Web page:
Pacific Rim Glamping at Wya Point Resort

One of the many reasons I’m gaga for glamping is because it offers an all-access pass to nature, and at Wya Point Resort, perched on the cusp of Canada’s West Coast, this access is VIP.

Located a few hours from Vancouver, BC, via car and a trip aboard BC Ferries, connecting the mainland to Vancouver Island, I arrived at Way Point Resort with my family in the early evening. The sun was starting to set, bathing the resort’s private beach in a pink, blue, and golden-hued light so complex it would be difficult for Pantone to capture it in a color chip.


So taken by the way the light was peeking through the old-growth trees towering over the Pacific Ocean, we dashed out of our car and ran to the resort’s sandy cove before even setting foot in our yurt. Once the sun sank into the horizon, we walked a few steps to our “glampsite” and realized we could have witnessed the kaleidoscope sky from the lounge chairs topping the cedar deck circling our yurt.


Built strong and sturdy by the Ucluelet First Nation—the original inhabitants of the land—to withstand their position at the edge of the Pacific Rim, the 15 beach-access yurts at Wya Point Resort are far from fair-weather. Indoor wood-burning stoves provide heat in the winter, while the pop-up rooftop skylight cools in the summer. Small indoor kitchens—intended to complement the outdoor grill—provide just enough space to prepare a coastal feast.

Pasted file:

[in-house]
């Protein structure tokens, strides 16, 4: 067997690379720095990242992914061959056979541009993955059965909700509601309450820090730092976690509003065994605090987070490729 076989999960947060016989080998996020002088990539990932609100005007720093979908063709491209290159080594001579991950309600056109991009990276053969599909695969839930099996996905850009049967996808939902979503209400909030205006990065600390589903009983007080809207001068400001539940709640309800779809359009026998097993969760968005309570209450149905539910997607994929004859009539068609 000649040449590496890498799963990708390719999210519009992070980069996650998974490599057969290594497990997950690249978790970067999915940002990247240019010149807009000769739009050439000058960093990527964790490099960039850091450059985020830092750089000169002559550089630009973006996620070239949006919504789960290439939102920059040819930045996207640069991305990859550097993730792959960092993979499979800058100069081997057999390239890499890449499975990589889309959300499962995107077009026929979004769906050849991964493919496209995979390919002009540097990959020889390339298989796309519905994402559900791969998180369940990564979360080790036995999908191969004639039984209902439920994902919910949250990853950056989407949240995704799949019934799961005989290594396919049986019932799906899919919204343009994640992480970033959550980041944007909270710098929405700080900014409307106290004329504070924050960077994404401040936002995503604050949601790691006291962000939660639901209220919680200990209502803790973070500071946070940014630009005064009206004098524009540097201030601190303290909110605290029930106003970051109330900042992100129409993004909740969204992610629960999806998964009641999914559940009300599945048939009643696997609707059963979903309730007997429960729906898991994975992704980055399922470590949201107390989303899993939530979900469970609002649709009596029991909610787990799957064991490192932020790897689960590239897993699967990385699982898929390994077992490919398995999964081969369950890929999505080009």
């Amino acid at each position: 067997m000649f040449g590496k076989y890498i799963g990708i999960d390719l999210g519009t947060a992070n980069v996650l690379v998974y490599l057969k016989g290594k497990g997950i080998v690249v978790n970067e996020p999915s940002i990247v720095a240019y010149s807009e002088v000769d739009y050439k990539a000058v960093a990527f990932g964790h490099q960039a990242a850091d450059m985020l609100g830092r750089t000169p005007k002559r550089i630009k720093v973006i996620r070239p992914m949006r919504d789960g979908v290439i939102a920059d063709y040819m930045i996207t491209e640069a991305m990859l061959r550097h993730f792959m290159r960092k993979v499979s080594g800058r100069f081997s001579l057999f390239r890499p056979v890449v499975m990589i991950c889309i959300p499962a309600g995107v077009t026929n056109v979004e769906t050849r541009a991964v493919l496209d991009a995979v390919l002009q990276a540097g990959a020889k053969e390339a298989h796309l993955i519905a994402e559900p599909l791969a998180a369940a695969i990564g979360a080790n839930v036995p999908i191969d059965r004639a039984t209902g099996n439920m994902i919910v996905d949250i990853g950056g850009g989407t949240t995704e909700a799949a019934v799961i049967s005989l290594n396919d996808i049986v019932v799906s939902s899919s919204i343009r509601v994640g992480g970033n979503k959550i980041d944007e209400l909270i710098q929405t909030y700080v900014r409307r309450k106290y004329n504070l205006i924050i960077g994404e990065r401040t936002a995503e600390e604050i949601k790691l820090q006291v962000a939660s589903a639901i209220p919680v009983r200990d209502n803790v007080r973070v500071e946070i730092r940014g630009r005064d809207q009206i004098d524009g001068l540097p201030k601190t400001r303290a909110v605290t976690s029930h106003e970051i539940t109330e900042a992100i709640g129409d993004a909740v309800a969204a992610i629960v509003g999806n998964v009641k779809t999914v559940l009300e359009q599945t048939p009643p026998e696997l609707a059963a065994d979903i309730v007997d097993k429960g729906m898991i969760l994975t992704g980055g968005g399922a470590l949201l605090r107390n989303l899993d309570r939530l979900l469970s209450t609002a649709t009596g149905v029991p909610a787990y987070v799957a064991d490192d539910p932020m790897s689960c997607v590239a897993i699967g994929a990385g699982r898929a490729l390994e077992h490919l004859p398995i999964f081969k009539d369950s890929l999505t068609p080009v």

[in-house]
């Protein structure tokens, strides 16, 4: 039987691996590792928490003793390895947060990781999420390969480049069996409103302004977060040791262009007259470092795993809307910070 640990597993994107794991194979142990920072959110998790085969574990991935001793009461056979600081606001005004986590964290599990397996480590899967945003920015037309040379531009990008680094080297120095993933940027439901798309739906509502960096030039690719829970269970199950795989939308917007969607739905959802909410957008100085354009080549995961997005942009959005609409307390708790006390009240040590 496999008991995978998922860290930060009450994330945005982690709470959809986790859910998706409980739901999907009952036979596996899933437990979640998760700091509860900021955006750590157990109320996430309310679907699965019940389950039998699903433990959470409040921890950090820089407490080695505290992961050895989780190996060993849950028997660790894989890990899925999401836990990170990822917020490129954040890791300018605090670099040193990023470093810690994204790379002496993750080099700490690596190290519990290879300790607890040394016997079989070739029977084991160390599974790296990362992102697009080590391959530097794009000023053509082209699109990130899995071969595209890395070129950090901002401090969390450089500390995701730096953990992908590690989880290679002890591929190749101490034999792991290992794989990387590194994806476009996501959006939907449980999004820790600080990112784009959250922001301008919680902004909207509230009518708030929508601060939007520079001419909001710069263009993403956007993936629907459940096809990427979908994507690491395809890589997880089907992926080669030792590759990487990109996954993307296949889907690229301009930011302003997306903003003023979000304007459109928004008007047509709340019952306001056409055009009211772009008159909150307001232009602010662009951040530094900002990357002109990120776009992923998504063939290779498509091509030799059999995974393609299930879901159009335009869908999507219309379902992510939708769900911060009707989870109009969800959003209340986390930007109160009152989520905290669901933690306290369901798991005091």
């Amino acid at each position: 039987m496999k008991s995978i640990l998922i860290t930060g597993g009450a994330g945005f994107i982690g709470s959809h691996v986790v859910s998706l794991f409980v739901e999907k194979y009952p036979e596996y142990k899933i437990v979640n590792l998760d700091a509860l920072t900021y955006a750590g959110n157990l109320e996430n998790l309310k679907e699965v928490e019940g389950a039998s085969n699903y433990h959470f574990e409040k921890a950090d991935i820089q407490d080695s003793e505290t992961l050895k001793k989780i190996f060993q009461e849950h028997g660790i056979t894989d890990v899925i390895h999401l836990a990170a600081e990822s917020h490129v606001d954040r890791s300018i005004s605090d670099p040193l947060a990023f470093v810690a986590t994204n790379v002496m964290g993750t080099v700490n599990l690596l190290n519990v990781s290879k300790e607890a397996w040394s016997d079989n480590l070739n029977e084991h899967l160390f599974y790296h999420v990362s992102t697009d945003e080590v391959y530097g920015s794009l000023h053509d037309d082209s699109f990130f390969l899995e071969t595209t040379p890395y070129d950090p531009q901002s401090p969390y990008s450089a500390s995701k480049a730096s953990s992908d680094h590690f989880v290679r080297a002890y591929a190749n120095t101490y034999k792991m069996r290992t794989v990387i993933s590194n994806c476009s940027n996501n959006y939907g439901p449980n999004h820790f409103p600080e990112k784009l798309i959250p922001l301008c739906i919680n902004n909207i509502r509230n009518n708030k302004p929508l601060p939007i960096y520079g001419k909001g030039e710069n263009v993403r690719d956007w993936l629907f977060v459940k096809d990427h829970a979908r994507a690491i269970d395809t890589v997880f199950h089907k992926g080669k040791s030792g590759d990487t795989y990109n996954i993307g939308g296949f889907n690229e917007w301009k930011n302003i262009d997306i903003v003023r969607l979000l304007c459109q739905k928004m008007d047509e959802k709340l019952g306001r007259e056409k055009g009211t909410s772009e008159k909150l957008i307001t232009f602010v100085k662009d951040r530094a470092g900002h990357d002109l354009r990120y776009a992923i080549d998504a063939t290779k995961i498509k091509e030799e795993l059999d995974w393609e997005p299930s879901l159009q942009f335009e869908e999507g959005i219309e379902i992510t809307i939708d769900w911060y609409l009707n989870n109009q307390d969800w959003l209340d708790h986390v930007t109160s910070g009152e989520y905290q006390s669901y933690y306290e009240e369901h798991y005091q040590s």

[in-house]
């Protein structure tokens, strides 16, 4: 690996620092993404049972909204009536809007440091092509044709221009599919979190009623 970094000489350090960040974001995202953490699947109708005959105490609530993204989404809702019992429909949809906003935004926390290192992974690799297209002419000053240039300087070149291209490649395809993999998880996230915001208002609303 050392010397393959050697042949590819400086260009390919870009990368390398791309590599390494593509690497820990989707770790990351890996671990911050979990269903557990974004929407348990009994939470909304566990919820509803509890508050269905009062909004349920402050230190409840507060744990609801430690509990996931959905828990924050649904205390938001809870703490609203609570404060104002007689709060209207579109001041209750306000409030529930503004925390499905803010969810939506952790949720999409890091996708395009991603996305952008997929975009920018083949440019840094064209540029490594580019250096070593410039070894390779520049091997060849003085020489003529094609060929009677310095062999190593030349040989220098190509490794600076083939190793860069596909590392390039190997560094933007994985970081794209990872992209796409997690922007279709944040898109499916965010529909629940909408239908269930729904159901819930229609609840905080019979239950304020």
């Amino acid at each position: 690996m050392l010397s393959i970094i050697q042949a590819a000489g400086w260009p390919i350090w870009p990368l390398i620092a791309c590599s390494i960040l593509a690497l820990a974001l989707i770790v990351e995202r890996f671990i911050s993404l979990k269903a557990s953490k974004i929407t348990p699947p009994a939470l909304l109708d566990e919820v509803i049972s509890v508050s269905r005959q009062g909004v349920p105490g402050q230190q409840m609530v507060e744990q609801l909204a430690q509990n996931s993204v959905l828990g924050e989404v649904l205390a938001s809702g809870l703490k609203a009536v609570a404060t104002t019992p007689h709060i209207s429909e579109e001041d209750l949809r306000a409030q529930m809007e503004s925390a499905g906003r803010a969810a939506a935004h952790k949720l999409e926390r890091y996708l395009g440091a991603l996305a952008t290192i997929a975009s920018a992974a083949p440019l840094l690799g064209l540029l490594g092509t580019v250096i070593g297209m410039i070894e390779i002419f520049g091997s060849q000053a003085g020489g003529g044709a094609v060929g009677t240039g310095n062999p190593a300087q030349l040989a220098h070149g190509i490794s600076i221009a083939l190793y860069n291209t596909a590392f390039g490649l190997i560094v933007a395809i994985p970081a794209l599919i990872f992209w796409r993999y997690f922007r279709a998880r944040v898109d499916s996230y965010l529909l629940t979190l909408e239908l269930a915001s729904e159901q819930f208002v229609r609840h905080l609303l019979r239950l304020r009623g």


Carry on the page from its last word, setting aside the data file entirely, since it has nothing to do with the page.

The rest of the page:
At 8:00 p.m. the tide rolled in and with it, waves so powerful, their froth dusted our yurt’s window with millions of micro bubbles. The sound of the waves juxtaposed against the quietness of nature soothed my soul into a sleep so deep I awoke the next morning to the cry of eagles.


After an obligatory sunrise beachcombing session where we checked out tide pools teeming with sea anemones and starfish, we headed into the nearby town of Ucluelet. Locally-roasted coffee from The Foggy Bean Coffee Co was on our menu, as was a coastal hike along the 5.5-mile Wild Pacific Trail.


Before returning to our woodsy hideaway, we felt it was our duty to the destination (and our inner foodies) to pick up salmon and halibut caught that morning for an evening cookout.

Barbecuing local fish under a canopy of ancient cedars, I was struck by the privilege of Pacific Rim glamping, and the front-row seat Wya Point Resort gives you to the Pacific wild.


Know this:

– Well-equipped bathrooms are a few steps from each yurt.
– In addition to yurts, Way Point Resort also features campsites, as well as a collection of nine beachfront, timber-frame lodges.
– The region is famous for fishing, surfing, kayaking, and wildlife viewing, so there’s no shortage of activities.

Tented Paradise – Wilson Island

Editor’s Note: Wilson Island’s tented paradise is currently taking a vacation of its own. Check back for updates on its reopening. In the meantime, check out nearby Heron Island, another southern Great Barrier Reef castaway stay.